HOPPER, DENNIS – IN PERSON & ON SCREEN
In its latest major exhibition, ACMI is staging Dennis Hopper and the New
Hollywood , an expansive exhibition showcasing an extraordinary man’s career,
his collaborations and personal art collection, providing an amazing insight
into a formative era of Hollywood.
In the 1960s, a new generation of Hollywood filmmakers changed the face of
American cinema with the content, marketing, consumption and distribution of
films. Creative control shifted from producers to directors, many of whom were
young, film-school graduates with a passion for film history, art and the New
Wave. What film was about, who it was for, and how it could look all came under
scrutiny in an era famed for its anti-establishment and counter-cultural values.
This was ’The New Hollywood’, and right at its centre was Dennis Hopper and his
extraordinary film, Easy Rider (1968). With its super-low budget and rock n’
roll soundtrack, Hopper’s directorial debut quickly reached cult status. The
aesthetic of the road, already mythologised by the New York Beats in the 1950s,
took on new connotations in the Californian underground, mingling with aspects
of Pop Art, radical politics and the great mythology of the American dream.
ACMI Director, Tony Sweeney, said: “ACMI is excited to present this
Australian-exclusive exhibition celebrating the work and life of a truly
extraordinary filmmaker and artist. The exhibition allows us to engage in great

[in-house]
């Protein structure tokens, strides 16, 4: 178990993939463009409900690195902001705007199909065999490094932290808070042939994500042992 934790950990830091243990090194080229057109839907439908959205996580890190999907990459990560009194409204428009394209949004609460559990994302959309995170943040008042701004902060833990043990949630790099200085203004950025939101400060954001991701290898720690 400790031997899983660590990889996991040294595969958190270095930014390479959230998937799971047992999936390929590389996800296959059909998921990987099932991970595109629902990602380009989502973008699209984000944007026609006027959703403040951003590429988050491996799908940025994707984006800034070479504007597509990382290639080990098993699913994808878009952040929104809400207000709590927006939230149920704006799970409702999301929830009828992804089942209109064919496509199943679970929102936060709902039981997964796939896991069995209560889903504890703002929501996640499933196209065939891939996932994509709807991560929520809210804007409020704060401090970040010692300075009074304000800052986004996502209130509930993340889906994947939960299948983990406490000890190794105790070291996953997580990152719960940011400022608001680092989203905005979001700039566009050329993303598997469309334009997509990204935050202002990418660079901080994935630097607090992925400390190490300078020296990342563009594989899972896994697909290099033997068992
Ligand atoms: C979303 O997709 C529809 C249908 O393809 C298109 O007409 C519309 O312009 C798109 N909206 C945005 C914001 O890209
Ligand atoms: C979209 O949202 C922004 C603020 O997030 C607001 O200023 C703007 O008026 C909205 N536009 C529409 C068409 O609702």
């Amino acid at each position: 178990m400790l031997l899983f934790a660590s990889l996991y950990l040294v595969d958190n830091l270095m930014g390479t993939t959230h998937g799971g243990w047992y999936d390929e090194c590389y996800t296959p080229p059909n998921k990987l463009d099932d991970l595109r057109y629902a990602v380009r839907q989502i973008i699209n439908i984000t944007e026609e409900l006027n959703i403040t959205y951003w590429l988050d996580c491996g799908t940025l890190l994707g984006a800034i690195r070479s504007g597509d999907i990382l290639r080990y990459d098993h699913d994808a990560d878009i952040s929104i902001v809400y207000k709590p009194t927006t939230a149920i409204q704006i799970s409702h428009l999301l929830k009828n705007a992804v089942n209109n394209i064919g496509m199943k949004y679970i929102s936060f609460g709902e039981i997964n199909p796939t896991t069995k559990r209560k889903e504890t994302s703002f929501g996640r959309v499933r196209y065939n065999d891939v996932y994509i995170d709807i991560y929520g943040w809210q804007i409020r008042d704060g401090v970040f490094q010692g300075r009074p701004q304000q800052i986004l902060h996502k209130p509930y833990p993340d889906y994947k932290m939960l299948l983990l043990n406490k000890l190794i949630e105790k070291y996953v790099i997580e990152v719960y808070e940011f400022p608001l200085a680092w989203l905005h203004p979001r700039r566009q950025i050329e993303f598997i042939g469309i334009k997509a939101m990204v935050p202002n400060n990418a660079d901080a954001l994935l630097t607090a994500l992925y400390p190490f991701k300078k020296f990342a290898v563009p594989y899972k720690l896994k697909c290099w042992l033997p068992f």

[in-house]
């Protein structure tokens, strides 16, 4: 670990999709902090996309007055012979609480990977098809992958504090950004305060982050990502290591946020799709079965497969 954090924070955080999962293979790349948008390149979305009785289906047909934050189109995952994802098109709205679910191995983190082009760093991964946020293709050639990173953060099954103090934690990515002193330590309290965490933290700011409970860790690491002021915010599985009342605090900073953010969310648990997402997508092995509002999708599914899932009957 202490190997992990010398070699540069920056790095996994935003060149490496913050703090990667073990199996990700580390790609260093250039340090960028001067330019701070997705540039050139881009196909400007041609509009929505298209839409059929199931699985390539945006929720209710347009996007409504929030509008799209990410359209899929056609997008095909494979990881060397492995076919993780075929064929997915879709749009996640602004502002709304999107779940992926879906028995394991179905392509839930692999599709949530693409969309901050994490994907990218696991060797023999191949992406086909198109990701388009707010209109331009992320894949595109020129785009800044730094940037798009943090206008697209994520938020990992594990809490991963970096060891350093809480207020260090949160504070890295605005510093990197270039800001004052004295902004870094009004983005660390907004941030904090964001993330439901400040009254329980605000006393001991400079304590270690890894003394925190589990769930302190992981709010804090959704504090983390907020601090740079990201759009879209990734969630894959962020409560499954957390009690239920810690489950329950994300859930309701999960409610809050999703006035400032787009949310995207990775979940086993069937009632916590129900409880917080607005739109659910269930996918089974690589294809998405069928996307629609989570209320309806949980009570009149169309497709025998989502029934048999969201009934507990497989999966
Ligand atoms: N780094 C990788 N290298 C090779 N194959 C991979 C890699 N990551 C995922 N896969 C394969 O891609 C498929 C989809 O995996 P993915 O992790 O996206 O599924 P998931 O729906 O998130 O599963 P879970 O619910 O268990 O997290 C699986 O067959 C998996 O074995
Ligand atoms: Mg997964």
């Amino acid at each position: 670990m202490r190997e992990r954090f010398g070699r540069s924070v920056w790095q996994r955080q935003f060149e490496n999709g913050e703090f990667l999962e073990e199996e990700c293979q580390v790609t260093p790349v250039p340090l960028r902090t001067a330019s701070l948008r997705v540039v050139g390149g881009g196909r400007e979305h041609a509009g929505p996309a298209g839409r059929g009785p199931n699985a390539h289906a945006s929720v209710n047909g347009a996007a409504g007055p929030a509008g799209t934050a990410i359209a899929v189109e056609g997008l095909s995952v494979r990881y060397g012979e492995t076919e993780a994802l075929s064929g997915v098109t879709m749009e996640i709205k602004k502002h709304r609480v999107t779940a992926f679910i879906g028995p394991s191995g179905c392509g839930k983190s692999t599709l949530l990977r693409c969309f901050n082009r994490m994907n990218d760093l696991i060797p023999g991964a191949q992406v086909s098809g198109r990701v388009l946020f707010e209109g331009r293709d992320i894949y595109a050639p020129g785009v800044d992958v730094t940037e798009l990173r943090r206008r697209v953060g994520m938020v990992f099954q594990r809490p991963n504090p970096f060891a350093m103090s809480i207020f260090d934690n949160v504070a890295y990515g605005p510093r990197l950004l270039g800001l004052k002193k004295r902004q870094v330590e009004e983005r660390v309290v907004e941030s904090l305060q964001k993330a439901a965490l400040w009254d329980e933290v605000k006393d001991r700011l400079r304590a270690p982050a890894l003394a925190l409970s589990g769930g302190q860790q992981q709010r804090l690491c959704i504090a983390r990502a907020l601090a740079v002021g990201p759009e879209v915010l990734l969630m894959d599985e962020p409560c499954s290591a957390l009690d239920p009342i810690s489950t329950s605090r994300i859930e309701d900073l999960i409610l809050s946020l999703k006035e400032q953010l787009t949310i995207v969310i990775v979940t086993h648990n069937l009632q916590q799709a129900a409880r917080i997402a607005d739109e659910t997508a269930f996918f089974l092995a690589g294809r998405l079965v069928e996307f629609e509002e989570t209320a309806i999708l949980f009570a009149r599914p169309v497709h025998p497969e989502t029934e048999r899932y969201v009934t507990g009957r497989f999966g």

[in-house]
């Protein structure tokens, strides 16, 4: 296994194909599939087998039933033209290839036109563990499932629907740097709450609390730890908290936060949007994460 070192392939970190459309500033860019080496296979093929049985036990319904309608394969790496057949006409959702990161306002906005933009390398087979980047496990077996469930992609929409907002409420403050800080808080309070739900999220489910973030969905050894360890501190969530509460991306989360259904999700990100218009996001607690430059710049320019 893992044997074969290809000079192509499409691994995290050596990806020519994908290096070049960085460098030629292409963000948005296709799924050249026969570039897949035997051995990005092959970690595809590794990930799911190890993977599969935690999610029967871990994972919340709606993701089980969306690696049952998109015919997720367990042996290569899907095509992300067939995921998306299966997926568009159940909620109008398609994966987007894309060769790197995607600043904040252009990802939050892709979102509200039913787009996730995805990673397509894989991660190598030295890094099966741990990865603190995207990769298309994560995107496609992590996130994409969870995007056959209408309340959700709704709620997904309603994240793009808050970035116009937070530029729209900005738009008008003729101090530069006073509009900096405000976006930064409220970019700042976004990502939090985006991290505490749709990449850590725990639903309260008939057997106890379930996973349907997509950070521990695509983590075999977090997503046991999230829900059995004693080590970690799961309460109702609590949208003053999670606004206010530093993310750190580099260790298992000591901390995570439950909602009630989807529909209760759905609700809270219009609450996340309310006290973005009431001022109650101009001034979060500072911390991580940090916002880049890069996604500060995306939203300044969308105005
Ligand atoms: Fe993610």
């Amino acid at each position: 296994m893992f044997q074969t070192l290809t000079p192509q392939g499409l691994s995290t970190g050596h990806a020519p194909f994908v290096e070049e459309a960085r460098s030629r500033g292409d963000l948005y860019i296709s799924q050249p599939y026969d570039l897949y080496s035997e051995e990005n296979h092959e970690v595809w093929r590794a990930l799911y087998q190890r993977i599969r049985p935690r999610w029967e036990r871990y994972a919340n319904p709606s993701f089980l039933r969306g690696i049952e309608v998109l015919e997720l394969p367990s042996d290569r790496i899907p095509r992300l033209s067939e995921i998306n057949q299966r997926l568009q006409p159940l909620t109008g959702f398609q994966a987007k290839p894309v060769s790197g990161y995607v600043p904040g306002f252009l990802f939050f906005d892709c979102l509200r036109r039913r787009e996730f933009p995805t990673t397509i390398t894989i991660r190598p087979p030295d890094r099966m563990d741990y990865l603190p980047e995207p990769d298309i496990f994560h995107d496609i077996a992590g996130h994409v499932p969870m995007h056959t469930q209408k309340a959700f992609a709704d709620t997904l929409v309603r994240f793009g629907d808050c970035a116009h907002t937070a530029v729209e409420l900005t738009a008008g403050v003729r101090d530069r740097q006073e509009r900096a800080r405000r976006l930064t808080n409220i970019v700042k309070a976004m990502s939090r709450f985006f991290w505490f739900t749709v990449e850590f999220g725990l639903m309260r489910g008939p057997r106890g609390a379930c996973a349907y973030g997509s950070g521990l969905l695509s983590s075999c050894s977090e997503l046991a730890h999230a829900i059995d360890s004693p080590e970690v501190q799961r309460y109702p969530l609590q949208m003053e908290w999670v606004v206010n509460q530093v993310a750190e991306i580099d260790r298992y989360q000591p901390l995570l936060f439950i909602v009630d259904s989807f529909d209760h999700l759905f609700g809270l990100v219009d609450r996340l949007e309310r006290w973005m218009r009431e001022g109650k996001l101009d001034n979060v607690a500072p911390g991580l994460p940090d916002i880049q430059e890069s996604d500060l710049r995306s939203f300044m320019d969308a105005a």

depth and detail the catalogue of work by a courageous artist, reflecting on a
bygone era which radically influenced the film industry that exists today.”
"a painter and prolific photographer"
In this unique exhibition, Dennis Hopper’s remarkable body of work is put
into context. As a ‘New Hollywood’ visionary and actor, Hopper has occupied a
key place in American cultural production from the 1950s to today. He has
collaborated with a vast range of artists, musicians, actors, architects and
filmmakers over the past forty years, most notably with Francis Ford Coppola,
Marcel Duchamp, Frank Gehry, Jack Nicholson, David Lynch and Wim Wenders.
Hopper is also a painter and prolific photographer, exhibited worldwide. He has
taken portraits of artists such as Andy Warhol, Roy Lichtenstein and Julian
Schnabel, published covers for magazines including Vogue and Artforum and
documented hundreds of artistic performances, graffiti-sites and political
uprisings. Hopper is the photographer behind some of the world’s most recognised
images of icons like Martin Luther King Jnr, Paul Newman and James Brown.